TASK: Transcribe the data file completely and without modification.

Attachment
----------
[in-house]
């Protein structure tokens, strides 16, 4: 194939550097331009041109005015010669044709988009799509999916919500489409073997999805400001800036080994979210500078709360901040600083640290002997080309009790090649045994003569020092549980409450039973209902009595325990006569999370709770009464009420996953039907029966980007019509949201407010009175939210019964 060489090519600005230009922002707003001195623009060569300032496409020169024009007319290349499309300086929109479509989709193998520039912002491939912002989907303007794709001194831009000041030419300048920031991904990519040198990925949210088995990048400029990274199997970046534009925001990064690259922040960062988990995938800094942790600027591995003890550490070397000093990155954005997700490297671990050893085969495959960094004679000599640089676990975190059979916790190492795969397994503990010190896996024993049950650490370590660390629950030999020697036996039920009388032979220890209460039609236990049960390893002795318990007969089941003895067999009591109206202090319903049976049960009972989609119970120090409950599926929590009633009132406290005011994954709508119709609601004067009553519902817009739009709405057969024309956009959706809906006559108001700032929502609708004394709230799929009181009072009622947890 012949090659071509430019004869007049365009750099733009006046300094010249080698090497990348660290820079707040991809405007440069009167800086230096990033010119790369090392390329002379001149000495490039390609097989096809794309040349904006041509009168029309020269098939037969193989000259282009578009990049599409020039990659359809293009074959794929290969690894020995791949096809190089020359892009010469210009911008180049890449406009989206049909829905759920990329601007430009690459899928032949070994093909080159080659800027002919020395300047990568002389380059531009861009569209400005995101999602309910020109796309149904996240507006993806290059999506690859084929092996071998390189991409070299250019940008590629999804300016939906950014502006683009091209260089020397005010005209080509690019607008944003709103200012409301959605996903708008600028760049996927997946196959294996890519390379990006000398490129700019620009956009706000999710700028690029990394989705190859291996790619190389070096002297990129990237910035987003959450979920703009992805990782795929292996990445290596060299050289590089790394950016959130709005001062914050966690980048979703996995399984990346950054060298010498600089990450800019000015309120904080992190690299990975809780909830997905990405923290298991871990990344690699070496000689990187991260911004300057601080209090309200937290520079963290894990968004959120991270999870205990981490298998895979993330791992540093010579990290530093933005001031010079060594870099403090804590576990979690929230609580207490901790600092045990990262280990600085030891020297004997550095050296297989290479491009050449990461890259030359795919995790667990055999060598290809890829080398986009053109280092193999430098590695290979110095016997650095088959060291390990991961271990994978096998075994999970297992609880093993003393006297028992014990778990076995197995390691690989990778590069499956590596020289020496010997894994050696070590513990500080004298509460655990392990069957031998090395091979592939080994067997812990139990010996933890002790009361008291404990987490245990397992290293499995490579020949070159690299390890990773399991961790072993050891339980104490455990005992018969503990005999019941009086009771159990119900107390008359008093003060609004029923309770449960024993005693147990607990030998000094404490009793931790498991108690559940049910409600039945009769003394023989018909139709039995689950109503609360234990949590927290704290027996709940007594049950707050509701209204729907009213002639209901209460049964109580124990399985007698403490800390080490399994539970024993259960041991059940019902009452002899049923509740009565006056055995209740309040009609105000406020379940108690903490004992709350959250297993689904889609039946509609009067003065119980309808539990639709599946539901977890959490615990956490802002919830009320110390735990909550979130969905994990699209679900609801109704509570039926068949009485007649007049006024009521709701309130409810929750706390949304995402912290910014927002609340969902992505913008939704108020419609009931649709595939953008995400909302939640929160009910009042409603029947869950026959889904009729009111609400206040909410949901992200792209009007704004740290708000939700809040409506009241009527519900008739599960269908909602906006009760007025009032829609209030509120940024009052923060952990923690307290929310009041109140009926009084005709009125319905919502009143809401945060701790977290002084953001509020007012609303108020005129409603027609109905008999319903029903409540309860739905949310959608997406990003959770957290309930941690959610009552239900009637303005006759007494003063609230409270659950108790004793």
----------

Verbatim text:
[in-house]
């Protein structure tokens, strides 16, 4: 194939550097331009041109005015010669044709988009799509999916919500489409073997999805400001800036080994979210500078709360901040600083640290002997080309009790090649045994003569020092549980409450039973209902009595325990006569999370709770009464009420996953039907029966980007019509949201407010009175939210019964 060489090519600005230009922002707003001195623009060569300032496409020169024009007319290349499309300086929109479509989709193998520039912002491939912002989907303007794709001194831009000041030419300048920031991904990519040198990925949210088995990048400029990274199997970046534009925001990064690259922040960062988990995938800094942790600027591995003890550490070397000093990155954005997700490297671990050893085969495959960094004679000599640089676990975190059979916790190492795969397994503990010190896996024993049950650490370590660390629950030999020697036996039920009388032979220890209460039609236990049960390893002795318990007969089941003895067999009591109206202090319903049976049960009972989609119970120090409950599926929590009633009132406290005011994954709508119709609601004067009553519902817009739009709405057969024309956009959706809906006559108001700032929502609708004394709230799929009181009072009622947890 012949090659071509430019004869007049365009750099733009006046300094010249080698090497990348660290820079707040991809405007440069009167800086230096990033010119790369090392390329002379001149000495490039390609097989096809794309040349904006041509009168029309020269098939037969193989000259282009578009990049599409020039990659359809293009074959794929290969690894020995791949096809190089020359892009010469210009911008180049890449406009989206049909829905759920990329601007430009690459899928032949070994093909080159080659800027002919020395300047990568002389380059531009861009569209400005995101999602309910020109796309149904996240507006993806290059999506690859084929092996071998390189991409070299250019940008590629999804300016939906950014502006683009091209260089020397005010005209080509690019607008944003709103200012409301959605996903708008600028760049996927997946196959294996890519390379990006000398490129700019620009956009706000999710700028690029990394989705190859291996790619190389070096002297990129990237910035987003959450979920703009992805990782795929292996990445290596060299050289590089790394950016959130709005001062914050966690980048979703996995399984990346950054060298010498600089990450800019000015309120904080992190690299990975809780909830997905990405923290298991871990990344690699070496000689990187991260911004300057601080209090309200937290520079963290894990968004959120991270999870205990981490298998895979993330791992540093010579990290530093933005001031010079060594870099403090804590576990979690929230609580207490901790600092045990990262280990600085030891020297004997550095050296297989290479491009050449990461890259030359795919995790667990055999060598290809890829080398986009053109280092193999430098590695290979110095016997650095088959060291390990991961271990994978096998075994999970297992609880093993003393006297028992014990778990076995197995390691690989990778590069499956590596020289020496010997894994050696070590513990500080004298509460655990392990069957031998090395091979592939080994067997812990139990010996933890002790009361008291404990987490245990397992290293499995490579020949070159690299390890990773399991961790072993050891339980104490455990005992018969503990005999019941009086009771159990119900107390008359008093003060609004029923309770449960024993005693147990607990030998000094404490009793931790498991108690559940049910409600039945009769003394023989018909139709039995689950109503609360234990949590927290704290027996709940007594049950707050509701209204729907009213002639209901209460049964109580124990399985007698403490800390080490399994539970024993259960041991059940019902009452002899049923509740009565006056055995209740309040009609105000406020379940108690903490004992709350959250297993689904889609039946509609009067003065119980309808539990639709599946539901977890959490615990956490802002919830009320110390735990909550979130969905994990699209679900609801109704509570039926068949009485007649007049006024009521709701309130409810929750706390949304995402912290910014927002609340969902992505913008939704108020419609009931649709595939953008995400909302939640929160009910009042409603029947869950026959889904009729009111609400206040909410949901992200792209009007704004740290708000939700809040409506009241009527519900008739599960269908909602906006009760007025009032829609209030509120940024009052923060952990923690307290929310009041109140009926009084005709009125319905919502009143809401945060701790977290002084953001509020007012609303108020005129409603027609109905008999319903029903409540309860739905949310959608997406990003959770957290309930941690959610009552239900009637303005006759007494003063609230409270659950108790004793």